It all comes down to Yahweh. As written, Yahweh has it in for his human creations. He tried once already to wipe us all out via flood (if you accept the stories as reality — a dubious thing to do). Apparently the new humans that rose after Noah were no better than the rotten humans that preceded Noah. Yahweh felt they were so rotten that he’d have to create a mechanism to “absorb” all that human rottenness, dispose of it somehow and then permanently redeem these creatures who constantly disappoint him. Yahweh created a “son”. But, not just a son — a way (if you believe in that son just the right way) to beat the thing that scares humans most: death.
The Jews ultimately evolved Yahweh into a creature who commanded them to make the world a better place for them having been it. The Christian world evolved Yahweh into a bully who insists you believe in his son — and his son’s ability to conquer death — or he’ll kill you.
Jesus taught you don’t need a temple or its priests (or a church and ITS priests) to have a relationship with God. And, by the way? Do unto others. But that’s not how the Paul heard it or sold it. He downplayed the “Do unto others” part and cranked up the dogmatic rules involved in beating death by believing in Jesus. To Paul’s credit, his invention was sheer genius. It’s longevity speaks to that. Christianity isn’t a religion you embrace if you want to “Do unto others” (you can do that without it), it’s one you embrace if you want to “live forever”. That’s the “good news” inside every Christian’s “testimony” — a dubious path to eternal life.
Once taken up by a believer, monotheism can morph into authoritarianism faster than any other belief system. How can it not? Where’s the check on Yahweh’s voice? It’s not like Yahweh walks in the door a rational character. His only real innovation is the ability to reproduce with humans. And what does Yahweh have in mind for his child? Death. If the mythology is going to work — if Jesus is going to be proven the actual “messiah” — then a bunch of things have to line up (at least in the telling). To begin with, Jesus has to die because Eve disobeyed Yahweh when she ate from the tree of knowledge thus committing the “original sin”. On top of that, Jesus also has to come from the priestly line and then from King David’s line to boot. Plenty of gymnastics to pull off there.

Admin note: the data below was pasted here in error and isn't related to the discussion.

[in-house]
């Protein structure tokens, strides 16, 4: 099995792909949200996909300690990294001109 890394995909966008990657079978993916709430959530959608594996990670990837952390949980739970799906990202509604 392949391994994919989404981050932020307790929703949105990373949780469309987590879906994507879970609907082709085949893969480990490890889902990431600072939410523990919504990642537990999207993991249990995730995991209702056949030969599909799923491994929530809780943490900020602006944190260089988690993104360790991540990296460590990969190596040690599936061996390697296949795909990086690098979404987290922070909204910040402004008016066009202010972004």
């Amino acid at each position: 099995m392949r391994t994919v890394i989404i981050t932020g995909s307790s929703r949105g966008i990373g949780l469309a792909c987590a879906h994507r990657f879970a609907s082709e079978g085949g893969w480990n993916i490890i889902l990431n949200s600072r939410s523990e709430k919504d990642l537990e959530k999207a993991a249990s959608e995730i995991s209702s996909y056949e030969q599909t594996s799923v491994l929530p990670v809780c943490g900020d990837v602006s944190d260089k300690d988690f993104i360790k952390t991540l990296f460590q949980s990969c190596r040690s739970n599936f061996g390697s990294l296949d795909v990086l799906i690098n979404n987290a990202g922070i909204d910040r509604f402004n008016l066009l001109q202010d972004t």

Plenty of dogma, too. Spirituality demands zero dogma. Religion relies on it exclusively to suck you in and keep you in. Monotheism relies upon the most rigid dogma of all — because it’s deity is so rigid (even at his most “forgiving”). “I am the Lord, your God and thou shalt have no other gods except me!” Gosh, Yahweh, when ya put it that way…
What if the monotheist’s core assertion is wrong? What if there is a deity of sorts out there, but it’s not named Yahweh and the deity’s on a completely different mission than the knowledge-challenged Yahweh? What if Yahweh was as real as Harry Potter or Voldemort? Here’s the problem — if I base everything I think on a false premise — if Yahweh isn’t “the guy” despite what Yahweh cultists insist (what if Buddha cultists are right instead?) then literally everything that I do because I believe in Yahweh rests upon a flawed foundation. My core reason for doing anything is based on nonsense.
Or the wrong god maybe… .
The bottom line is this: religion itself is inert until a human being picks it up and puts it on. The “armor of Christ” that the Apostle Paul urged Christians to wear only becomes real and fully active inside a believer’s head. Even a “loving God” needs to be defended to the death.
I take it back. It’s not monotheism that’s made a mess of the world, it’s monotheists.